The automotive sector is evolving at an unprecedented rate. According to the International Energy Agency (IEA), an estimated 50mn electric vehicles will be in operation by 2025, and 300mn by 2040. With BMW, Volvo, and Jaguar Land Rover promising electrified versions of their current models, most of the major car manufacturers have now announced significant investment, re-affirming this shift.
Furthermore, with Dyson announcing that it is starting to manufacture electric cars and the European Commission forming a consortium that will drive the development of battery technology, there is no doubt that we are moving towards a world with electric vehicles at its center.
While we are certainly on the road to wider adoption, there is still one main drawback that could thwart public interest: charging infrastructure. Fundamentally, in order to support the innovation and commercialization of electric vehicles, the right energy technology and infrastructure must be in place. This is critical to ensure the experience matches the hype.
The rise of the electric hype
Fueled by the rise in air pollution and political momentum to reduce global warming, electric vehicles have grown in popularity and the technology has improved at a record pace to become a benchmark for innovation in the automotive sector.
Competition in the marketplace is also increasing. From the first Prius hybrid model launched by Toyota in 1997, to the more recent full electric vehicle launches of the Tesla Model S, BMW i3 and Nissan Leaf, car manufacturers are investing in hybrid and electric vehicles and demand from consumers is gradually growing. Couple this with increasing environmental and sustainability regulations and the case for more energy efficient vehicles is gaining momentum.
The adoption of this technology, however, is hampered by a need to optimize infrastructure to ensure it can support the surge in charging capabilities. Crucially, if the infrastructure cannot cope with peak power points, the adoption of electrical vehicles will be reach a standstill.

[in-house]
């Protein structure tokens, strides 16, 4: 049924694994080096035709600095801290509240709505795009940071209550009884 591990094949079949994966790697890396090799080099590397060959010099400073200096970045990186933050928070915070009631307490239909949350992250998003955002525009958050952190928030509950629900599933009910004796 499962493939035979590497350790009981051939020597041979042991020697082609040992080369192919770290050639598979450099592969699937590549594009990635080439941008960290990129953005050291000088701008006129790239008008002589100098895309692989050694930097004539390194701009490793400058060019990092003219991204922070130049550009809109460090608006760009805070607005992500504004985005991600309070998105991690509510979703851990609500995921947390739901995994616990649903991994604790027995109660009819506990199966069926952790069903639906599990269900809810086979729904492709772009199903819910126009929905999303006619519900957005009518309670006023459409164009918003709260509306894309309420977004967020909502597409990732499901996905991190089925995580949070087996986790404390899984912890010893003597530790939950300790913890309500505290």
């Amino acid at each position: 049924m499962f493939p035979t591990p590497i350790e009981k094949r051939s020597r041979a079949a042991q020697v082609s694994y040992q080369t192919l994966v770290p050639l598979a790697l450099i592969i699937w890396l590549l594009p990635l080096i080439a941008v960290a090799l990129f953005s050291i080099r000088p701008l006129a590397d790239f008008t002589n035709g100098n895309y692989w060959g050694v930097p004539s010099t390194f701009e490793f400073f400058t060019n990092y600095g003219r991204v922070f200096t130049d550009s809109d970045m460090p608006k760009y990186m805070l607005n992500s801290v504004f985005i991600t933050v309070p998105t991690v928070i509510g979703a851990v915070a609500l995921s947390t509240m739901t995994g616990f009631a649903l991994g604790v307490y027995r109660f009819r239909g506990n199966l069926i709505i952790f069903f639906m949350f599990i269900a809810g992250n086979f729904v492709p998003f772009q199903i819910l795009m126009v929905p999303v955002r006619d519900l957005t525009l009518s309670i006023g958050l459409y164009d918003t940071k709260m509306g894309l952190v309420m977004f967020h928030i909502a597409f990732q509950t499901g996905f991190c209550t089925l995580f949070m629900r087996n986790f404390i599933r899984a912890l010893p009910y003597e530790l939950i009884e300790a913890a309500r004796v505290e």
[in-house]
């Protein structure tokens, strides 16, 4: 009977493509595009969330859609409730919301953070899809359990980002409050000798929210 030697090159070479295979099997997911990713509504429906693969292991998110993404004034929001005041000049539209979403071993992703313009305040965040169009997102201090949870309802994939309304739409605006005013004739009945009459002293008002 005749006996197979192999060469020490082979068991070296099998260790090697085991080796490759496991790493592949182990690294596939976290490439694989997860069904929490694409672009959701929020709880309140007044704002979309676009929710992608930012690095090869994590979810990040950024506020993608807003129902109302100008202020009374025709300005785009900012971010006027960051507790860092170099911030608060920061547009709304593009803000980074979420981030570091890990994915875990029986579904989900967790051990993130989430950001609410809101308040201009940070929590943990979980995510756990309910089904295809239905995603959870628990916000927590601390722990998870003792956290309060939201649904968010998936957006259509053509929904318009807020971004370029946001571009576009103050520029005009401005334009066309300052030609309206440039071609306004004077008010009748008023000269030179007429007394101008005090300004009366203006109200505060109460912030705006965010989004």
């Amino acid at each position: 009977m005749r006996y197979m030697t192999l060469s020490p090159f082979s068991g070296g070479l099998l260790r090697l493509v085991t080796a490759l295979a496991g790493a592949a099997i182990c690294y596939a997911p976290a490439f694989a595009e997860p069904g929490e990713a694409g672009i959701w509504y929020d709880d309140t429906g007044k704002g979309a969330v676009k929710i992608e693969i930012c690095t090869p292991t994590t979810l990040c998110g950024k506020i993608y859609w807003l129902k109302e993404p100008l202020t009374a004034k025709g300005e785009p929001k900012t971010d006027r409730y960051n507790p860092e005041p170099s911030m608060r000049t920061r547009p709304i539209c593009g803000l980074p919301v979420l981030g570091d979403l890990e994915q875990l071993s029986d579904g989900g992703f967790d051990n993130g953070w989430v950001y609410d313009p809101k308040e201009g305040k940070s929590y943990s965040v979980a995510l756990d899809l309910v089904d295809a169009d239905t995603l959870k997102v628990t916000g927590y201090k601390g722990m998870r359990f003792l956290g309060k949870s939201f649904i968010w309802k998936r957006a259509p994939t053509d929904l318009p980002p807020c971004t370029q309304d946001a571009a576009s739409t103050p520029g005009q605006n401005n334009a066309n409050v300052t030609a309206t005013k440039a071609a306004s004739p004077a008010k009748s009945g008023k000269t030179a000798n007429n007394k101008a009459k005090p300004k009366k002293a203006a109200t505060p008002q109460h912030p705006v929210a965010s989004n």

Global adoption requires a universal solution
We already see Britain, France, Norway and China committing to ban diesel and petrol cars in favor of cleaner vehicles. This shift was most recently followed by one of the leaders in the automotive industry: Germany.
At this point, it is becoming critical to adopt technology that allows us to smooth over the energy consumption needs that advanced countries are yet to experience. We need to take a holistic view to managing energy provision, as we will not be able to rely on drivers of electric vehicles to scatter the time when they charge their vehicles to reduce peak demand.
With implementation commitment growing at a rapid pace, there is a pressing need for collaboration that will support solutions for energy technology challenges globally. This can only be done if governments, industry bodies and innovators join forces to support energy storage technologies that complement future developments in the sector. There is a need for a serious discussion on how to implement a stable grid that will be capable of withstanding the increased energy consumption inevitable with electric vehicles. Critical to this will be coping with especially high demand peaks and proving that the grid has the resilience needed for electric vehicles to become a success.
Revolutionizing the sector
It is possible to manage the growing demands on our energy infrastructure and ensure that there is a stable and reliable energy support that will drive the growth of electric vehicles, but it requires a fresh look at our energy storage mix.
By investing in energy storage technologies that complement battery power, such as ultracapacitor technology, we can manage peak power needs. Ultracapacitors are one of the lowest cost solutions to helping with grid stability, and can play an integral role in supporting the national grid and managing power demands.
Wide-scale electric vehicle charging creates serious issues with demand management, which can potentially cause power blackouts. These blackouts are caused mostly by short demand peaks, which usually last under a minute. This is precisely where ultracapacitors excel. As part of the grid solution, ultracapacitors can provide a means to ensure there are no blackouts during sudden changes in demand.
On board vehicles, the technology should be evaluated and used in tandem with lithium-ion batteries in order to downsize the pack and increase the battery lifetime. By introducing capacitive technology to the power unit, it is possible to reach longer lifetimes and support the peak power needs of electric vehicles. However, in order to do so, we must secure a reliable infrastructure to support this trend going forward.
By prioritizing investment in infrastructure and encouraging discussion and collaboration between governments, car manufacturers and technology companies, we will be able to create an environment where infrastructure, technology and the consumer act as one. Only then will be able to embrace electric vehicle revolution globally and support a future that is dominated by electrification.